This past week, I found out that my cantor from my childhood, Cantor Y’shaya M. Grama, passed away in his sleep. For most of the week, I kept on, knowing that underneath, a sadness had taken over me. But, I couldn’t find a way to meet it in the days of what often feels like my separate secular life. I was sad, yes, but I was also utterly unsuccessful at articulating this loss. That was until I went to shul Friday night, and began to hear song. “Of course!” I realized. “I’d find him here. I’d find my mourning in song.”

Being new to Netivot Shalom, I hesitantly opened myself up to the waves of emotion and loss in hearing the chanting and davening, and knowing deeply and truly that I would never be able to hear Cantor Grama sing from the pulpit again. That I’d never be able to go back to him, and take him up on his offer extended long ago.

“What offer?” you might be asking. Well, let me tell you.

I like to believe I don’t live with regret, but to be honest, I have a few. One of them is that I didn’t say “yes” when Cantor Grama wanted to train me more after my bat-mitzvah. He had worked with me for years, but I had already given up on myself as a singer. Outside of my shul, I wasn’t celebrated as a singer, so I thought, “eh, they’re not being honest with me. I can’t be good, can I?”

At a certain point, in being as teenagers can be, I let it all go.

He was a truly gifted singer. He had the fullest voice. Mic or no mic, he filled a hall. With an operatic voice so deep and prolific, I often wondered why he chose to be in a synagogue, rather than on Broadway. His bio tells some of this story, growing up in a Yemenite traditional family in Brooklyn, attending Lubavitcher Yeshivas and the like. So, shul was his home. He was, undoubtedly, an entertainer, and understood the importance of stage performance in all of his work. He even had times in the year when he’d hold evening gala events, singing show tunes along with Hebrew ones.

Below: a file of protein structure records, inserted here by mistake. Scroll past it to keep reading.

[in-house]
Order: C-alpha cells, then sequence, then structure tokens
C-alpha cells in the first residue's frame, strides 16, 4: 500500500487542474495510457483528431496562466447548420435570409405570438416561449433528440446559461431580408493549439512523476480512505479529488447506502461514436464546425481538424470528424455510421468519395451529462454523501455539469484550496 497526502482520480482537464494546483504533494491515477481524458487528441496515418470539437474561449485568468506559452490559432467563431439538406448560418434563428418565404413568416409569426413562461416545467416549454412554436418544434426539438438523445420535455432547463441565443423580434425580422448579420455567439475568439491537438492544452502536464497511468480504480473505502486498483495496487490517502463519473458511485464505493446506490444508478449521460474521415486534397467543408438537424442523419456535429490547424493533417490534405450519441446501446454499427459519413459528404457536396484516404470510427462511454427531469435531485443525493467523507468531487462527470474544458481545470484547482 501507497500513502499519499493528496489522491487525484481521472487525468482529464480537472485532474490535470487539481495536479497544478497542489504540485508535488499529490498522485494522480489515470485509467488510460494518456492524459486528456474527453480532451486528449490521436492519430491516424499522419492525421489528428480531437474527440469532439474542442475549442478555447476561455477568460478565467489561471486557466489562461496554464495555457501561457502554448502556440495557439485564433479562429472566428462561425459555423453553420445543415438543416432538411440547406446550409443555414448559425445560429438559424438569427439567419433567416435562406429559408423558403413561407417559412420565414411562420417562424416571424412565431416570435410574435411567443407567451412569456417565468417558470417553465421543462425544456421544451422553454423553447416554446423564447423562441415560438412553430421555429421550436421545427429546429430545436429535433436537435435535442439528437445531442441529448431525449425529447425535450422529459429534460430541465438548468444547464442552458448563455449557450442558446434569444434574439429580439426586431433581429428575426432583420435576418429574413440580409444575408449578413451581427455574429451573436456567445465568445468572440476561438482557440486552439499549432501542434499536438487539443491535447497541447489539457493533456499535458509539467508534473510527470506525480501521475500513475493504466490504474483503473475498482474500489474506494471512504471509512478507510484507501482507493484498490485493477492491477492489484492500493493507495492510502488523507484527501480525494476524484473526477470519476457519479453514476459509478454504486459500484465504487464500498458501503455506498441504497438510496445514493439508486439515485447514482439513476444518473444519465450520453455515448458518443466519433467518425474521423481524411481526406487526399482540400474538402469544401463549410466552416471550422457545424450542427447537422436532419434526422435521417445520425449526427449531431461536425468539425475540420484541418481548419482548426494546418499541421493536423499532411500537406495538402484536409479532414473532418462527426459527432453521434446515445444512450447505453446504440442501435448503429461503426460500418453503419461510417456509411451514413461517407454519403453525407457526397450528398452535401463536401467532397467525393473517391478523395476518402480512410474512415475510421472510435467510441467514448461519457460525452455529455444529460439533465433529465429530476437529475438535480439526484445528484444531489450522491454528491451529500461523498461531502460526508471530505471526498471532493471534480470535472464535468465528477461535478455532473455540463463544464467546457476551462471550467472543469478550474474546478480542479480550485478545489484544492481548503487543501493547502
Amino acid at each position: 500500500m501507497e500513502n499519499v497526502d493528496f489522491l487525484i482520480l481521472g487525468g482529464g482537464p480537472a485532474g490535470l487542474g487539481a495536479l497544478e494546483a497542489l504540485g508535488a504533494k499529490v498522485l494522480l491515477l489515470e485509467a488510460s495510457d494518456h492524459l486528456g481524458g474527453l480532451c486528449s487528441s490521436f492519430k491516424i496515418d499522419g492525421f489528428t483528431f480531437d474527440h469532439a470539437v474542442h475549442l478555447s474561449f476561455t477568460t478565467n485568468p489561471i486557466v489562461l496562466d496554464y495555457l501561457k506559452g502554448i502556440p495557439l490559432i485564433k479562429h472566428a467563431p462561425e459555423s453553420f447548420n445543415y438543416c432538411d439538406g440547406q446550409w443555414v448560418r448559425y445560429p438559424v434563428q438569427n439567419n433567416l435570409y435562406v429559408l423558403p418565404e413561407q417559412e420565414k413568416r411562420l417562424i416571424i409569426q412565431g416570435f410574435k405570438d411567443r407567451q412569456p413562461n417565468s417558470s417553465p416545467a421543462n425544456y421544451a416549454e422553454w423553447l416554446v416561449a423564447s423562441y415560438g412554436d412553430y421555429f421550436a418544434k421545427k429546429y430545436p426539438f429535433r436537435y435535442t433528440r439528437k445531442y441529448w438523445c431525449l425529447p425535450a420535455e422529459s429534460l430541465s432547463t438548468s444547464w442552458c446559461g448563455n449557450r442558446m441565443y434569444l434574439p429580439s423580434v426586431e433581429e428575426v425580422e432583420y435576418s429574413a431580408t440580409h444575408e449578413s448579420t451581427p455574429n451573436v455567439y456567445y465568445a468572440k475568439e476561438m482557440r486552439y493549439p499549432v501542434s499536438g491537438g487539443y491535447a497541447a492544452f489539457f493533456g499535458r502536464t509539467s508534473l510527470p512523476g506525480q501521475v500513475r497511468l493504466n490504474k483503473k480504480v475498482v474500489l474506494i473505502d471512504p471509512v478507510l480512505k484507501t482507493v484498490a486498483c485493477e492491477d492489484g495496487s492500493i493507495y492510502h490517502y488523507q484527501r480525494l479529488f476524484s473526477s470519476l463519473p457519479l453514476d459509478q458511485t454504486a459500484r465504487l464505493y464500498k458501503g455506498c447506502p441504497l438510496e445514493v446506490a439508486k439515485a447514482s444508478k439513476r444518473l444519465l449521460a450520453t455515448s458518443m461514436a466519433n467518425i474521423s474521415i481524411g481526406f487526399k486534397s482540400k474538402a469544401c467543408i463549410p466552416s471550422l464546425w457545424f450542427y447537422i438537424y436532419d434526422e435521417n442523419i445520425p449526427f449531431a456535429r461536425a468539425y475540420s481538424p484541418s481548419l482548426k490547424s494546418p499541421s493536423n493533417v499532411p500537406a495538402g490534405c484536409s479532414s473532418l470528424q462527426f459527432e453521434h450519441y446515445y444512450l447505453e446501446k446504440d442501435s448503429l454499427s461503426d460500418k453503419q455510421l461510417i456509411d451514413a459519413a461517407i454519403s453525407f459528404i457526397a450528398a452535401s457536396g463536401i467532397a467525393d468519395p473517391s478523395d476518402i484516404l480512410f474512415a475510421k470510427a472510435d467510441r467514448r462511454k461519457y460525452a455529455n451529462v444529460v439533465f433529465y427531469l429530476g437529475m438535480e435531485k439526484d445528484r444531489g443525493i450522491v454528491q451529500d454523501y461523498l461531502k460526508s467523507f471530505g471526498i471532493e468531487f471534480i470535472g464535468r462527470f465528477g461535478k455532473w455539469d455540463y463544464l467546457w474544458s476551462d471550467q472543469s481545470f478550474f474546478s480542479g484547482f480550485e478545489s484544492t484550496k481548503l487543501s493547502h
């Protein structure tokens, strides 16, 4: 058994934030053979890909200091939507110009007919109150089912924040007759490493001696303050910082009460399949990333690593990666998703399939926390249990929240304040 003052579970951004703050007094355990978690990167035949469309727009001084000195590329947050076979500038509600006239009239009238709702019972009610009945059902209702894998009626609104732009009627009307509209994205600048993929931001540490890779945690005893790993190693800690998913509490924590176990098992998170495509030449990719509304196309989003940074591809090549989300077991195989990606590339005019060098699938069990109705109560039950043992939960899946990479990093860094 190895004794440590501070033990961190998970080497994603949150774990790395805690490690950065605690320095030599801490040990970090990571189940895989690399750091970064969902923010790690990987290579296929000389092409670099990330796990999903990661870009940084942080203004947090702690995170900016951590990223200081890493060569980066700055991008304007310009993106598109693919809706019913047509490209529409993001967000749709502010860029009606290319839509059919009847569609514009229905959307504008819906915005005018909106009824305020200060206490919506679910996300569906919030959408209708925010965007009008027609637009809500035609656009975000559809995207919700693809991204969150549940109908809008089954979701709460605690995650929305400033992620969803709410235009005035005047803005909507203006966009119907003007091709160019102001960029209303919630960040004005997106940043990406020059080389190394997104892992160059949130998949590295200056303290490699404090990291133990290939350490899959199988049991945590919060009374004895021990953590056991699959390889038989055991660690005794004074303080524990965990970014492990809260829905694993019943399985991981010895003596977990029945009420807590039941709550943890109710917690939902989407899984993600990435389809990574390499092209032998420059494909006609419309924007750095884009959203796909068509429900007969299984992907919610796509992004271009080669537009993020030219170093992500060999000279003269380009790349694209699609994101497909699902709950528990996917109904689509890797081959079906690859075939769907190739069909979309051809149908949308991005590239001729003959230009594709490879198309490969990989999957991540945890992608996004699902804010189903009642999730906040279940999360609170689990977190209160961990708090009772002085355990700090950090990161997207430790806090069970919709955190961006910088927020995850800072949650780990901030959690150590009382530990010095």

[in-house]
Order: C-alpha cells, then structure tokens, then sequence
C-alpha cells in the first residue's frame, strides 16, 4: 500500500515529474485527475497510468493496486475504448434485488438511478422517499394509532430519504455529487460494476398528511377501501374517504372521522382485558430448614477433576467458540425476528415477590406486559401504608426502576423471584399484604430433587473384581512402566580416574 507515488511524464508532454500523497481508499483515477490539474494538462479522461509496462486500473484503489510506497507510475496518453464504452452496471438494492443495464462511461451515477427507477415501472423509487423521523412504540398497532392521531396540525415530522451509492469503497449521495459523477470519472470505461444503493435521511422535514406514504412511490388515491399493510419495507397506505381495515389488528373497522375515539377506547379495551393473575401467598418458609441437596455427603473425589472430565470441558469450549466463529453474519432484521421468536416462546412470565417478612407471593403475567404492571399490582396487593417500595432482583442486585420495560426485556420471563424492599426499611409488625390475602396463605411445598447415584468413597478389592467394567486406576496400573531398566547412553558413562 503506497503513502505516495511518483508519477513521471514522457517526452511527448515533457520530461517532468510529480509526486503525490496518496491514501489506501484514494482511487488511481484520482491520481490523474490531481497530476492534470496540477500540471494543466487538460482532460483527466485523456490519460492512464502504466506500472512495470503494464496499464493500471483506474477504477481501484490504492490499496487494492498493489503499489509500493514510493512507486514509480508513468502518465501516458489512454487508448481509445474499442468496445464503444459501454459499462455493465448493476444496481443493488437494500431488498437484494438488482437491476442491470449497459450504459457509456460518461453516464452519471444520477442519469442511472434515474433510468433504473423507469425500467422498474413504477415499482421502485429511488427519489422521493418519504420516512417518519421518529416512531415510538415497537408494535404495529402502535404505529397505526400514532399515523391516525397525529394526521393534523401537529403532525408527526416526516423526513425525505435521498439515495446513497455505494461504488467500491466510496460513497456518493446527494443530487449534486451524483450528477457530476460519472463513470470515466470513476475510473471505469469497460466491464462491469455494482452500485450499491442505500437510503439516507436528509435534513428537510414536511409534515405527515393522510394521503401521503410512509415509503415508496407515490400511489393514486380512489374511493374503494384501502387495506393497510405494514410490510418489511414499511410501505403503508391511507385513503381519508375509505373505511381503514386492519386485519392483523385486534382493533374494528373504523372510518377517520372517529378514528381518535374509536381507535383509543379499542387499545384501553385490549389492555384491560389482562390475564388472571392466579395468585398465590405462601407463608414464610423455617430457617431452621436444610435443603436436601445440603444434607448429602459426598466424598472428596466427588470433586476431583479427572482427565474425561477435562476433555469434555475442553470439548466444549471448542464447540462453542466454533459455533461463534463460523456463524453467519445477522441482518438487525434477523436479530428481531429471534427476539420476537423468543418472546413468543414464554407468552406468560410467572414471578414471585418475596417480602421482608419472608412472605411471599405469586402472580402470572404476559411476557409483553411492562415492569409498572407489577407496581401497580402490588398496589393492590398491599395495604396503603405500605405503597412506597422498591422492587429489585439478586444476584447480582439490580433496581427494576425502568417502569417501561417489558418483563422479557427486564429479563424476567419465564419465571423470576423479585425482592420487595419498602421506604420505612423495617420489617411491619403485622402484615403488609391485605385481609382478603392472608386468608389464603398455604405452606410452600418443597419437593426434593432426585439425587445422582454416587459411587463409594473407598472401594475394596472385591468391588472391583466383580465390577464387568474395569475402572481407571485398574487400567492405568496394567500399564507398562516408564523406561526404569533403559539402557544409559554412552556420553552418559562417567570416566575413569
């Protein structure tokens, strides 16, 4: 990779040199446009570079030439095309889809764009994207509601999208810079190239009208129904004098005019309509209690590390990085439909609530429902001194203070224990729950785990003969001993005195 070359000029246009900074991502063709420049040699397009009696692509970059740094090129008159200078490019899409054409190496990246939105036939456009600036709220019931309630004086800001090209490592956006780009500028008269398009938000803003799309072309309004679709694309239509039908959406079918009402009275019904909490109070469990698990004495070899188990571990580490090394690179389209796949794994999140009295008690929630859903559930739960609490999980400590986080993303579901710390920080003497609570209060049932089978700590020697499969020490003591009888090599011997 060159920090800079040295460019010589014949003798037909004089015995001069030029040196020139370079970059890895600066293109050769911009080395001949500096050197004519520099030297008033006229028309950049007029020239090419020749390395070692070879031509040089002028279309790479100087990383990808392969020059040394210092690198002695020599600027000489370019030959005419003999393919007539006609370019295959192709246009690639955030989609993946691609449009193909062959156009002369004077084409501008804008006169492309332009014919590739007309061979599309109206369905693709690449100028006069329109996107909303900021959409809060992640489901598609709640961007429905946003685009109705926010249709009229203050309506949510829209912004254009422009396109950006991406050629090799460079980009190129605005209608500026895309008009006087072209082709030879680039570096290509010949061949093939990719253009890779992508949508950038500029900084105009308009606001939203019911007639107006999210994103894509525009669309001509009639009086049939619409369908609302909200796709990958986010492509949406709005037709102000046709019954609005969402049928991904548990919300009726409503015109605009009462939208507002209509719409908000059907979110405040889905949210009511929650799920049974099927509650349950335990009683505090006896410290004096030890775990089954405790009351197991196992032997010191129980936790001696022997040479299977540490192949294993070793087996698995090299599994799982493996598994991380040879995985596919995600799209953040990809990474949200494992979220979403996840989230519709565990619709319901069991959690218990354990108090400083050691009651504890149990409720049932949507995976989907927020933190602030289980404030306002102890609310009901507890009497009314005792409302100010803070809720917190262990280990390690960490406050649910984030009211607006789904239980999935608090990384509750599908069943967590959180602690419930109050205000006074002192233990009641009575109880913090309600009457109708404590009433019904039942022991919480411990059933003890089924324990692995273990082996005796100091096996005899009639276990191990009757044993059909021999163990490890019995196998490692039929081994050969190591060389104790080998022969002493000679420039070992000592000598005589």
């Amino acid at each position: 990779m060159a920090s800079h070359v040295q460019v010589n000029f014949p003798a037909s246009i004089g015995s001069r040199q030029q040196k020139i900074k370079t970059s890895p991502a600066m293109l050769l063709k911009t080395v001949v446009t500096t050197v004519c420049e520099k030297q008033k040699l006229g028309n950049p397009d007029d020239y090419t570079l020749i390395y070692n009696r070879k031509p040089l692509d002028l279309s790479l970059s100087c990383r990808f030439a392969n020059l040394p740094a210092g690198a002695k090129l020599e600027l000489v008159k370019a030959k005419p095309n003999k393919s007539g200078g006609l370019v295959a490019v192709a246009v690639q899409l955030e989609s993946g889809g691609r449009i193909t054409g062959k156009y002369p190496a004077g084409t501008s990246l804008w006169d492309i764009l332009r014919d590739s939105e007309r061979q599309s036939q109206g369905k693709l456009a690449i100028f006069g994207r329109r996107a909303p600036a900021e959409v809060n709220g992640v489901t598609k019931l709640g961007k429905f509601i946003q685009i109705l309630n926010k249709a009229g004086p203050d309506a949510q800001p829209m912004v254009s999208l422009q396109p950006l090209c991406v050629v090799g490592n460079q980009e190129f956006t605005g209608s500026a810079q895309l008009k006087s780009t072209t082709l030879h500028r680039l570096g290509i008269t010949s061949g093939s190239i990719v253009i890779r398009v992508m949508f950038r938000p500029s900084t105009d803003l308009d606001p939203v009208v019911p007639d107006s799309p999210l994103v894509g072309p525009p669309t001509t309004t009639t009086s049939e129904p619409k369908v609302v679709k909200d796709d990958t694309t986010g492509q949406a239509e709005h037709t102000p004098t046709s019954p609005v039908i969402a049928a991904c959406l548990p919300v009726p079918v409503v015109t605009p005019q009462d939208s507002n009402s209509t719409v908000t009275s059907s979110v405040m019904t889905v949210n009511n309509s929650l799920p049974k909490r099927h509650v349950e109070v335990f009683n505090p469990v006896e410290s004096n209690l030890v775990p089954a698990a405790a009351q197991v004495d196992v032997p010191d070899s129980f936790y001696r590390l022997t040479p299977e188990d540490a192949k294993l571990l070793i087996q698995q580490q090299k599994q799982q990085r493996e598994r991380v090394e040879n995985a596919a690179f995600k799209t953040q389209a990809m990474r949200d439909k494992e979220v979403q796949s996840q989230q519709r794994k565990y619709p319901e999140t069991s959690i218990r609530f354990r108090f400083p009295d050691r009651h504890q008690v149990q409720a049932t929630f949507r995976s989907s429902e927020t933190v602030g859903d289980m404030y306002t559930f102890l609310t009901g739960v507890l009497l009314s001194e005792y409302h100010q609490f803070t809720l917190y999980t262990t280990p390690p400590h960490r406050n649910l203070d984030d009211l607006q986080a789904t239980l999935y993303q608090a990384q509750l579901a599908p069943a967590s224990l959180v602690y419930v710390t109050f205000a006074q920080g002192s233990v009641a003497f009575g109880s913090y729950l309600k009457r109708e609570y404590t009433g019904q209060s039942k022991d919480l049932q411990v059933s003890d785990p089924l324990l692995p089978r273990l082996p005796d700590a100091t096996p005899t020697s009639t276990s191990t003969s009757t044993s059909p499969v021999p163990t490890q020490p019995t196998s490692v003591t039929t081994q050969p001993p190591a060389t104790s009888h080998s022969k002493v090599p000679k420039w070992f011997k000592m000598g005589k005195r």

While he spent many years teaching me song, he so rarely taught in words. So, unfortunately, I have little of his story to tell.

As I write this, there’s still a part of me that wishes I could go back, walk into his study on the second floor and say, “Cantor, I was wrong all those years ago. Please, teach me. I want to take back my no. I was scared. I didn’t know.”

I could write this now, and say I’m going to go on to cantorial school, reclaim this memory and his voice, but that, at least in this moment, isn’t true. But, what I can say is I am ready to begin small, in something new. In joining my voice with others in the small communities I’m finding here in Northern California.

I take his passing as I take each new day in my new city, watching the leaves turn even here in California (who said there’s no fall in California?). I take this as a reminder of returning to what I have known, to build something new. And I take it as a reminder that I come from something very good, and that memories do live on.

Thank you, Cantor Grama, for offering a space for a young pudgy tomboy kid to shine. Thank you for being my earliest teacher who showed me that the Jewish tradition, that song and faith and love, is also very much so mine. May your memory forever be a blessing.